NEW YORK—Peter Marshall, the hip guy who rides herd over the “Hollywood Squares,” NBC's popular daytime game show, was in New York recently to plug his new record album "For the Love of Pete." By his own admission Pete would go anywhere to put in a pitch for his singing career because as happy as he is picking up a weekly paycheck on "Hollywood Squares" he's put in too many years in this business to relegate himself voluntarily into the category of quiz show emcee.
"When I was first approached for the job on 'Squares' a lot of my friends advised against it claiming it would be the end of me as an actor But I kind of liked the format and since I do have a wife and four children I thought I'd give it a go."
Pete was picked because of his background as an actor and the experience has paid off for the show. Marshall's theatrical background goes back almost 20 years and includes such diverse activities as page boy at NBC, co-starring in a Broadway musical with Julie Harris and being part of a successful comedy team, Noonan and Marshall. "Now I'm asked to play straight man to nine performers five times a week and that not only calls for a lot of timing but even requires continuous change of pace. For example you can't throw a straight line to Wally Cox the same way you feed one to a comic like Jan Murray.
When “Hollywood Squares” first premiered all the guest stars had a ball and everybody around the production thought it was going over great. Everybody that is except host Peter Marshall who took time off from the golf course to watch the show on TV. "I noticed it had no pace." explained Pete, "and I blamed the whole* thing on me.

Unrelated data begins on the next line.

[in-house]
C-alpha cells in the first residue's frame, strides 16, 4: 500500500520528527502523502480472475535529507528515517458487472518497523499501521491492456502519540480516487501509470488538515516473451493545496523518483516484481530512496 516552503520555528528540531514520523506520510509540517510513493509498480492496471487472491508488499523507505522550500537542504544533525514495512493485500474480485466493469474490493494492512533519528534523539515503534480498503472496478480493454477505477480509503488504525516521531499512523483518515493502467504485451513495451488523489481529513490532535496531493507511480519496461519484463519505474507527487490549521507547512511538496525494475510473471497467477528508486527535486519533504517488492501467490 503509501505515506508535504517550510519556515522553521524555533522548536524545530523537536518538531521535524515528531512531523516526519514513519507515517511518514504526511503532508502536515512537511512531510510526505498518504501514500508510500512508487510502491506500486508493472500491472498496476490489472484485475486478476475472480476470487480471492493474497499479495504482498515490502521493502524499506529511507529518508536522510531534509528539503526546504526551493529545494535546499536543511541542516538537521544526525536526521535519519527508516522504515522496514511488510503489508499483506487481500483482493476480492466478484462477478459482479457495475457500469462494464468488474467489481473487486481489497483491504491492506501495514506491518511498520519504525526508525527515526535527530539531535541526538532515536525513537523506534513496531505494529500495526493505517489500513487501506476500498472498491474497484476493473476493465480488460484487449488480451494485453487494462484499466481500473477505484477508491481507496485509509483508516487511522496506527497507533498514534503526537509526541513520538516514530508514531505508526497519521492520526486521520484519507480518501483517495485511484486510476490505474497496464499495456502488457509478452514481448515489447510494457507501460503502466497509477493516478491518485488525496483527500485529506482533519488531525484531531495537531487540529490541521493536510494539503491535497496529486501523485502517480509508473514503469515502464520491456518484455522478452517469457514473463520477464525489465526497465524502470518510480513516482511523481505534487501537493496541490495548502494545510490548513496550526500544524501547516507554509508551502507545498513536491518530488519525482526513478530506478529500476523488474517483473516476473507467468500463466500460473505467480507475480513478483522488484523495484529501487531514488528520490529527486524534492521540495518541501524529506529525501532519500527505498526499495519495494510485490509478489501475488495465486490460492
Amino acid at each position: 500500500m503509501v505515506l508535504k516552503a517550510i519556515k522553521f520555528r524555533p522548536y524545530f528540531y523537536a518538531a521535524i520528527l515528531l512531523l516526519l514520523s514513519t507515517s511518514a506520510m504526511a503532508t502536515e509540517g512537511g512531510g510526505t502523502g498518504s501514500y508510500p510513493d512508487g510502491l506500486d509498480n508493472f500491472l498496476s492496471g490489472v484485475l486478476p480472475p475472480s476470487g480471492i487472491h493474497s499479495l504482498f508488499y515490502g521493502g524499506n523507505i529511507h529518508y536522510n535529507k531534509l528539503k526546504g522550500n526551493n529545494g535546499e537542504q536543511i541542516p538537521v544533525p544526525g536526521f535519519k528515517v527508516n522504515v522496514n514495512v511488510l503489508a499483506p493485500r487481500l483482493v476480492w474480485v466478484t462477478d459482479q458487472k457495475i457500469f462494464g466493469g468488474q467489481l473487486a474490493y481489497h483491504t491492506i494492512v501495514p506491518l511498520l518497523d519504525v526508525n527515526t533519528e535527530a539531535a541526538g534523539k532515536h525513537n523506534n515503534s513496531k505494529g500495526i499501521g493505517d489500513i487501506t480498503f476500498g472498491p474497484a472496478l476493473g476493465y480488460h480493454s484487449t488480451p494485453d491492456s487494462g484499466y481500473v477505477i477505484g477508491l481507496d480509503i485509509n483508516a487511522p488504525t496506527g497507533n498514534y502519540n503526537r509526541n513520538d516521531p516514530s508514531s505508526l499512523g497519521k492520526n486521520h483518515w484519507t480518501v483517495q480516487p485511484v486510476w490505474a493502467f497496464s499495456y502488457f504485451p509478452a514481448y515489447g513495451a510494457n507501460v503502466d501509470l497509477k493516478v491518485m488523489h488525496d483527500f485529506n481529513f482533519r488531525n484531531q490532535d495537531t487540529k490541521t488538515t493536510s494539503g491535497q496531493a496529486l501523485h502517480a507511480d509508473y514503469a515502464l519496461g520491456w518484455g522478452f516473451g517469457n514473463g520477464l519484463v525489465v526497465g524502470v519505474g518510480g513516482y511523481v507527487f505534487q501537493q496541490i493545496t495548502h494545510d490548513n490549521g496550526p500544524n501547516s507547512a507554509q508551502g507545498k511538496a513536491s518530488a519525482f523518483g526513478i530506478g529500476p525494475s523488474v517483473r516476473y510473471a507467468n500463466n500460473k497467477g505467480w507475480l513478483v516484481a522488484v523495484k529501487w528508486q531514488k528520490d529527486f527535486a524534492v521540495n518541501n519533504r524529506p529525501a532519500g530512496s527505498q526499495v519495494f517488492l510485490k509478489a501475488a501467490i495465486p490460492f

“I was giving the stars a chance to go off on tangents as they tried to be funny and often succeeded. But by not sticking to the basic game we were letting the thing get away from us and while we were enjoying it—it meant very little to viewers.”
Marshall spoke up and the producers listened. The game became the thing, stars were told to shorten up their anecdotes and gags and emcee Marshall kept the game going. The amount of questions asked doubled and the rating went up. The idea of selecting an emcee with theatrical experience paid off and "Hollywood Squares" became an NBC daytime staple.
"No matter who the guest is I don't let him run off with one of his answers," says Pete. "Except for Wally Cox. Wally must set his own pace and it generally works out funny."
Delighted with the security he has achieved with "Squares," Marshall has obviously not given up on other aspects of his career. In addition to the new record album, Peter is still shopping around for Broadway roles, will spend his summer vacation appearing in a play in Chicago and has written four screen plays.


  1. Around 1972, Peter came to the Hampton Roads area and did " The Music Man ". Very impressive!

  2. Hollywood Squares was really the first of the 'bells and whistles' game shows, where the set and the various flashing lights were almost as important as the people on the show. But the show's location also made that important.

    Most of the game shows prior to 'Squares' had been New York-based and decidedly low-tech, and where many of the celebrities on those shows, being New York-based, might have been more familiar to Broadway theater-goers. But TV had been migrating more and more dayparts from the east to the west coast starting in the late 1950s. By setting up in Burbank instead of in New York, Marshall's show had access to a lot more celebs people regularly saw on other nighttime TV shows, and other game shows in the 1970s would follow that formula, in either getting glitzier or using more well-known celebs as a way to boost ratings.

  3. Hans Christian Brando31 March 2020 at 18:00

    Even if you knew of Peter Marshall's musical theater background before you went to "La Cage," I'd think the real surprise would be that was playing gay. (Most of the men who played the two leads in "La Cage" actually were straight.)